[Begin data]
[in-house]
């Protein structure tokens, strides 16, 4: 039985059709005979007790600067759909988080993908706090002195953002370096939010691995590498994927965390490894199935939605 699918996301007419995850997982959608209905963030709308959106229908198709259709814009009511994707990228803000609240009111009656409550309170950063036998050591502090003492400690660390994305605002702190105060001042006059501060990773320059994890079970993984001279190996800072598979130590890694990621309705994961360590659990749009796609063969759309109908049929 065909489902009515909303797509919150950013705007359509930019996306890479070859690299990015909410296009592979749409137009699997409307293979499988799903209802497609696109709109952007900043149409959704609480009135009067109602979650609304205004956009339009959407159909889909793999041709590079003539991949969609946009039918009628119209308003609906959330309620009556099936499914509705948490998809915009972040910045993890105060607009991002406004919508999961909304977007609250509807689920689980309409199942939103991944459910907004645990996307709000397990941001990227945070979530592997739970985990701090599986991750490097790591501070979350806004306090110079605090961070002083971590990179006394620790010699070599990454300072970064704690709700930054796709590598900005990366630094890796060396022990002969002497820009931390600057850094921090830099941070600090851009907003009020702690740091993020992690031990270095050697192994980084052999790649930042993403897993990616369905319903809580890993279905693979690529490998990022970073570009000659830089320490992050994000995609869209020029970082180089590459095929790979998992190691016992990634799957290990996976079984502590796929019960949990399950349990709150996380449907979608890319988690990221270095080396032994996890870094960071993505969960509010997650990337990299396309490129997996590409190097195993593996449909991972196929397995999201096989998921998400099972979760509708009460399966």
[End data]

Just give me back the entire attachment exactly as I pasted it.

[in-house]
């Protein structure tokens, strides 16, 4: 039985059709005979007790600067759909988080993908706090002195953002370096939010691995590498994927965390490894199935939605 699918996301007419995850997982959608209905963030709308959106229908198709259709814009009511994707990228803000609240009111009656409550309170950063036998050591502090003492400690660390994305605002702190105060001042006059501060990773320059994890079970993984001279190996800072598979130590890694990621309705994961360590659990749009796609063969759309109908049929 065909489902009515909303797509919150950013705007359509930019996306890479070859690299990015909410296009592979749409137009699997409307293979499988799903209802497609696109709109952007900043149409959704609480009135009067109602979650609304205004956009339009959407159909889909793999041709590079003539991949969609946009039918009628119209308003609906959330309620009556099936499914509705948490998809915009972040910045993890105060607009991002406004919508999961909304977007609250509807689920689980309409199942939103991944459910907004645990996307709000397990941001990227945070979530592997739970985990701090599986991750490097790591501070979350806004306090110079605090961070002083971590990179006394620790010699070599990454300072970064704690709700930054796709590598900005990366630094890796060396022990002969002497820009931390600057850094921090830099941070600090851009907003009020702690740091993020992690031990270095050697192994980084052999790649930042993403897993990616369905319903809580890993279905693979690529490998990022970073570009000659830089320490992050994000995609869209020029970082180089590459095929790979998992190691016992990634799957290990996976079984502590796929019960949990399950349990709150996380449907979608890319988690990221270095080396032994996890870094960071993505969960509010997650990337990299396309490129997996590409190097195993593996449909991972196929397995999201096989998921998400099972979760509708009460399966």